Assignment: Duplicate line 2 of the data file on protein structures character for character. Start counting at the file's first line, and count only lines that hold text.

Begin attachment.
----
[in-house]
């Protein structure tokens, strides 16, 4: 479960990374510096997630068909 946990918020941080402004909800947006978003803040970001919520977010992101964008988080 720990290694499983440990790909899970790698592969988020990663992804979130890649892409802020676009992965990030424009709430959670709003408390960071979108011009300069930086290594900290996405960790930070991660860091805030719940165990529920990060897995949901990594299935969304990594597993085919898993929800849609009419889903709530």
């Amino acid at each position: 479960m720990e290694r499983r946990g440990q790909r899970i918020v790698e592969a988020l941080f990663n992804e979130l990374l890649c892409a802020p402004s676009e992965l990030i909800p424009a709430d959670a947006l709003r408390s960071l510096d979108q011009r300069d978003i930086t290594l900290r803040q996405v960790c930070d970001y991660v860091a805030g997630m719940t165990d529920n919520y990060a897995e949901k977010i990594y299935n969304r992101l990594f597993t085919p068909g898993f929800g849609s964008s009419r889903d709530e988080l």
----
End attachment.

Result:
């Protein structure tokens, strides 16, 4: 479960990374510096997630068909 946990918020941080402004909800947006978003803040970001919520977010992101964008988080 720990290694499983440990790909899970790698592969988020990663992804979130890649892409802020676009992965990030424009709430959670709003408390960071979108011009300069930086290594900290996405960790930070991660860091805030719940165990529920990060897995949901990594299935969304990594597993085919898993929800849609009419889903709530």